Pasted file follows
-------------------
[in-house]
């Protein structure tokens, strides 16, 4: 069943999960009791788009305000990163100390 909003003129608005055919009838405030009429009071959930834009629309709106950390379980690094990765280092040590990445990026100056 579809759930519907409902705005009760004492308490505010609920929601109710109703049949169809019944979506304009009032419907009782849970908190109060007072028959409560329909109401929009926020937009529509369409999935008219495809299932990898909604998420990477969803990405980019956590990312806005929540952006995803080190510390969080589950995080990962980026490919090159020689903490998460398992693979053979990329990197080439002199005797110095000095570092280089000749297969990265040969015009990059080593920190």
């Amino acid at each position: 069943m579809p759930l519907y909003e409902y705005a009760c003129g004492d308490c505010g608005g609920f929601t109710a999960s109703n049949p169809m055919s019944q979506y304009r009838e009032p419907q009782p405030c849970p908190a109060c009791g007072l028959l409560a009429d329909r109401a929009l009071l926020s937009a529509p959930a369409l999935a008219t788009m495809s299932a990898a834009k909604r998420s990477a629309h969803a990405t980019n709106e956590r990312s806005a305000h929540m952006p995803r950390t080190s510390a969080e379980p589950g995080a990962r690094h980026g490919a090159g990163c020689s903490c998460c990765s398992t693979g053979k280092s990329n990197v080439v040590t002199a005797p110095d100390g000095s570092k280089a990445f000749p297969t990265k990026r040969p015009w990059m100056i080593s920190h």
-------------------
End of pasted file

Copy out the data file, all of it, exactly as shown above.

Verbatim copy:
[in-house]
């Protein structure tokens, strides 16, 4: 069943999960009791788009305000990163100390 909003003129608005055919009838405030009429009071959930834009629309709106950390379980690094990765280092040590990445990026100056 579809759930519907409902705005009760004492308490505010609920929601109710109703049949169809019944979506304009009032419907009782849970908190109060007072028959409560329909109401929009926020937009529509369409999935008219495809299932990898909604998420990477969803990405980019956590990312806005929540952006995803080190510390969080589950995080990962980026490919090159020689903490998460398992693979053979990329990197080439002199005797110095000095570092280089000749297969990265040969015009990059080593920190």
């Amino acid at each position: 069943m579809p759930l519907y909003e409902y705005a009760c003129g004492d308490c505010g608005g609920f929601t109710a999960s109703n049949p169809m055919s019944q979506y304009r009838e009032p419907q009782p405030c849970p908190a109060c009791g007072l028959l409560a009429d329909r109401a929009l009071l926020s937009a529509p959930a369409l999935a008219t788009m495809s299932a990898a834009k909604r998420s990477a629309h969803a990405t980019n709106e956590r990312s806005a305000h929540m952006p995803r950390t080190s510390a969080e379980p589950g995080a990962r690094h980026g490919a090159g990163c020689s903490c998460c990765s398992t693979g053979k280092s990329n990197v080439v040590t002199a005797p110095d100390g000095s570092k280089a990445f000749p297969t990265k990026r040969p015009w990059m100056i080593s920190h």